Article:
- Accepted August 3, 2009.
- Address correspondence to Stella M. Yu, ScD, MPH, US Department of Health and Human Services, Health Resources and Services Administration, Maternal and Child Health Bureau, 5600 Fishers Lane, Rockville, MD 20857. E-mail:
The views expressed are the authors’ and not necessarily those of the Health Resources and Services Administration or the US Department of Health and Human Services.
Financial Disclosure: The authors have indicated they have no financial relationships relevant to this article to disclose.
- ↵US Census Bureau. Race: total population. In: 2006 American Community Survey. Washington, DC: Census Bureau; 2006
- ↵US Census Bureau. Summary File 3, Technical Documentation. 2000 Census of Population and Housing. Washington, DC: US Department of Commerce; 2005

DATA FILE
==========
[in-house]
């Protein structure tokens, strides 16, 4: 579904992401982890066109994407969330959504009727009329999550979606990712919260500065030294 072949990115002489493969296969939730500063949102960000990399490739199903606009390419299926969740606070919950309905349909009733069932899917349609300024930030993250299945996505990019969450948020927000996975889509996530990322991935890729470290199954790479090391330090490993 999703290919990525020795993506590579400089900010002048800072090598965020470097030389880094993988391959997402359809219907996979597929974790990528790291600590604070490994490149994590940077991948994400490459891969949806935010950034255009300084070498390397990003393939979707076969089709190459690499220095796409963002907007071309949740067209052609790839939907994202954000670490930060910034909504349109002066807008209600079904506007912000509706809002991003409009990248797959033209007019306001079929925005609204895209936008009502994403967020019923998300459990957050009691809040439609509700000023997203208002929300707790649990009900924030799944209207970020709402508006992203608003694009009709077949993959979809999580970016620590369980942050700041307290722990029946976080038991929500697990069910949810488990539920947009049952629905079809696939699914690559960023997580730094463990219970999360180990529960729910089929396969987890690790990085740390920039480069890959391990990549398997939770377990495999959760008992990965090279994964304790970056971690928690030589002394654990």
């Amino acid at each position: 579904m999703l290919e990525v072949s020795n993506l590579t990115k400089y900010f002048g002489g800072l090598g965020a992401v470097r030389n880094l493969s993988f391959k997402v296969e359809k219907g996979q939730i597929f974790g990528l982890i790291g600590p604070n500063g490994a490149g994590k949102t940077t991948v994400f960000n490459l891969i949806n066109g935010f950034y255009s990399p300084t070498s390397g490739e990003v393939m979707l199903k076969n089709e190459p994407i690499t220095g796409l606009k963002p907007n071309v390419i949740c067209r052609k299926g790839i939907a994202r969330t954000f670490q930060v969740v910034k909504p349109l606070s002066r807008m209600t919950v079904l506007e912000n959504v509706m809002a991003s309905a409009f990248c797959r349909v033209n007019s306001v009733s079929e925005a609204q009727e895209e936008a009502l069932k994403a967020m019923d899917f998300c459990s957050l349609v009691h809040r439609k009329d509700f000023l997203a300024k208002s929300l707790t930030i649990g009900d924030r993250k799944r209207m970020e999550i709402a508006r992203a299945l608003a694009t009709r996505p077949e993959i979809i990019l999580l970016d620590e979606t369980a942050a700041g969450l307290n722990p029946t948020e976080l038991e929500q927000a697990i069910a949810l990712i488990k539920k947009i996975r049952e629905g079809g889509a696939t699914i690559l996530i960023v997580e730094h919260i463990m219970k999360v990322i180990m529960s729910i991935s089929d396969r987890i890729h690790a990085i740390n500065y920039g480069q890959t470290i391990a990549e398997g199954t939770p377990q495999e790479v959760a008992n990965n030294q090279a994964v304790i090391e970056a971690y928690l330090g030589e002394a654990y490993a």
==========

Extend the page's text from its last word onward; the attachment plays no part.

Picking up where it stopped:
- ↵Flores G, Tomany-Korman SC. The language spoken at home and disparities in medical and dental health, access to care, and use of services in US children. Pediatrics.2008;121 (6). Available at: www.pediatrics.org/cgi/content/full/121/6/e1703
- ↵Bradshaw M, Tomany-Korman S, Flores G. Language barriers to prescriptions for patients with limited English proficiency: a survey of pharmacies. Pediatrics.2007;120 (2). Available at: www.pediatrics.org/cgi/content/full/120/2/e225
- Hampers LC, Cha S, Gutglass DJ, Binns HJ, Krug EE. Language barriers and resource utilization in a pediatric emergency department. Pediatrics.1999;103 (6 pt 1):1253– 1256
- Derose KP, Baker DW. Limited English proficiency and Latinos’ use of physician services. Med Care Res Rev.2000;57 (1):76– 91